How about expenses? How much do non-coffee drinkers save? The figure below  shows that cheap coffee drinkers spend around €25 each month on coffee. The average coffee drinkers fork out €78 and the biggest coffee snobs splurge €110.

Figure 1: Coffee expenses in Utrecht each monthimage (19)

What is striking about the figure above is that monthly expenses on average-priced coffee have decreased by 25%, while those on expensive coffee have increased by almost 10%.

This can be seen from a drop in demand for average-priced coffee from January onwards while demand for premium coffee rises.

It could be the case that the price of average coffee went up during the last year and exceeded the threshold of three euros. Keeping in mind how difficult it is to switch to a different type of coffee, the sales boom of pricier coffee should not come as a surprise.


Download the full report: Coffee is Making you Broke and Xmas isn’t Helping

Extreme Weather Isn’t Small Potatoes for Agricultural Companies

Western Europe has seen an unusual heat wave during the past month due to hot air coming up from North Africa. Extreme-weather events frequently drive agricultural production fluctuations, increase price volatility, and create uncertainty on agricultural commodity markets. We can quantify this impact using the share prices of agricultural firms in the Netherlands, the world’s second largest agricultural exporter valued at nearly €92bn last year, behind only the US. Our data shows serious concerns about food production due to the heatwave and drought. Put simply, smaller potatoes are not small potatoes for share prices of major agricultural players.  

 The unusually warm and dry summer so far has provoked forest fires in Europe from Greece in the South to the Arctic Circle in Northern Sweden. According to the United Nations Regional Information Centre for Western Europe, 85% of the area burned in forest fires in Europe is in major agriculture exporting countries in Southern Europe, like Croatia, France, Greece, Italy, Portugal and Spain (UNRIC, 2018).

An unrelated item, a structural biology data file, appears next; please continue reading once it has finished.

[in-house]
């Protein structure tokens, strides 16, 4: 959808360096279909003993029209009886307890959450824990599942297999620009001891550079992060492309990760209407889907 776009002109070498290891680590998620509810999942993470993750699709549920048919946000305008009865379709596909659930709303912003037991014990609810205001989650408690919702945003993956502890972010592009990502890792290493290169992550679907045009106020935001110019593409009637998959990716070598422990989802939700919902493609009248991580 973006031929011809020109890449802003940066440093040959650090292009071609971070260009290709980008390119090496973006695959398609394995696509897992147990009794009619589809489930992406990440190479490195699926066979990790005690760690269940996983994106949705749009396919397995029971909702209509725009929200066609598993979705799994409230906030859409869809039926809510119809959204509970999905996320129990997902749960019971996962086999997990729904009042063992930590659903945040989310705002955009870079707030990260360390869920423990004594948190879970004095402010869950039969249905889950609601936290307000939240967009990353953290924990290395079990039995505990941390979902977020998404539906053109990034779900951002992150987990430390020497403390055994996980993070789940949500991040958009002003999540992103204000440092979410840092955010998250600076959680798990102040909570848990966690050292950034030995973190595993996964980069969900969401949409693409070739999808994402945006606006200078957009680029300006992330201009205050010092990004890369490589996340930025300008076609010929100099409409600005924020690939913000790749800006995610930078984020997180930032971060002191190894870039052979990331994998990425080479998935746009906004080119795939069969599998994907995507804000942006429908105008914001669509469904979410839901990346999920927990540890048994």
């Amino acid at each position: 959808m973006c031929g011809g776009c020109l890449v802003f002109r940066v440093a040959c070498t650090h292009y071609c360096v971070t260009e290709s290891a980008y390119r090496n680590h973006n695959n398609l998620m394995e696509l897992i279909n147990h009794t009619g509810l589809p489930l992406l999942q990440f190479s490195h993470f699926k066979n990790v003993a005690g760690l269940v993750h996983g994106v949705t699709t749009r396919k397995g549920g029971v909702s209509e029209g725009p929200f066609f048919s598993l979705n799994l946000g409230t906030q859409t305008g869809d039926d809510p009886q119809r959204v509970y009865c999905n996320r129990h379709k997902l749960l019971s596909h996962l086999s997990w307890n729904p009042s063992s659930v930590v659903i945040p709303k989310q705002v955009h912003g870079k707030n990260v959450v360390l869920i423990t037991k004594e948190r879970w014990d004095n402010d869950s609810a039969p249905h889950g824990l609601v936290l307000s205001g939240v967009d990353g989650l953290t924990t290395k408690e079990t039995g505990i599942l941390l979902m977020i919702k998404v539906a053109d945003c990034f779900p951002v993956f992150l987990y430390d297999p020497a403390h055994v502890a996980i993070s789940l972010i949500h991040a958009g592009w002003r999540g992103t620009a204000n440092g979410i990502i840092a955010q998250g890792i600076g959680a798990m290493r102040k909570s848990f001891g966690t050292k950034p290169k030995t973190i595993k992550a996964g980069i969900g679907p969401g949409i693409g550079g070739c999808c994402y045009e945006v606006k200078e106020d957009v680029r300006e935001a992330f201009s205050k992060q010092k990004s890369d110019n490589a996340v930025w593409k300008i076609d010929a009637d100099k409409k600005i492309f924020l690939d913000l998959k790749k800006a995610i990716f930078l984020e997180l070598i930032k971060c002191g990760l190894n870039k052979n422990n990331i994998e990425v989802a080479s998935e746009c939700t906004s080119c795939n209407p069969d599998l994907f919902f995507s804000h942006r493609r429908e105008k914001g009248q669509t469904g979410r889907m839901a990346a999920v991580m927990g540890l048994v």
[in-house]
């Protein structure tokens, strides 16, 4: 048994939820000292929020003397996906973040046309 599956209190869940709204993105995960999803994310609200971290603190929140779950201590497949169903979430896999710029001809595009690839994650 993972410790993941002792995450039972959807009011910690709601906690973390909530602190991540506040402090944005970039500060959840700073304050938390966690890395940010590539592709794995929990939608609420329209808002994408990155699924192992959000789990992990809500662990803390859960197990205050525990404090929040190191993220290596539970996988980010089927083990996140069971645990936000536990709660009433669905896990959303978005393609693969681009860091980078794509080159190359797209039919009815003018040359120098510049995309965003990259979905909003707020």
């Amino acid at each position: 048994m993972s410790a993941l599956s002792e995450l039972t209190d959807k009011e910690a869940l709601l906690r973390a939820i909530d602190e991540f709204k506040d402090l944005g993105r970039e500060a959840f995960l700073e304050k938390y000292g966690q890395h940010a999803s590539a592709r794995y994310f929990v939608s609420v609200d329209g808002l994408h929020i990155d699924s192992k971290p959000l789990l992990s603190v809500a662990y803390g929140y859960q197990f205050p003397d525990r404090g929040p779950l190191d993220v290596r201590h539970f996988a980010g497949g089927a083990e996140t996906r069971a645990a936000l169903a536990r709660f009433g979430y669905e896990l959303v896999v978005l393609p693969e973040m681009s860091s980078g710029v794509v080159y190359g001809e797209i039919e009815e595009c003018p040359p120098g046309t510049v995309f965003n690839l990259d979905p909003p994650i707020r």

An article funded by European Commission Research Centre on Sustainable Resources, Chatzopoulos et al. (2017) posits that weather events affect commodity markets through a two-fold impact on crop production. The direct effect is biophysical and pertains to yield reduction when crops are hit by extreme weather at critical developmental stages. The indirect effect boils down to altering the efficiency and perhaps the timing of input application. This two-fold impact dictates fluctuations in production and stock-to-use ratios as well as price volatility at least in the short run.

A crop shortfall is a relevant short-term consequence with corresponding long-term implications for both area (planted or harvested) and intensity (number of crops grown within a period of time).

While simulation models of regional agriculture typically assume normal weather in deterministic scenarios, the current heatwave has thrown out production forecasts.  This has had a strong downside impact on agricultural firms.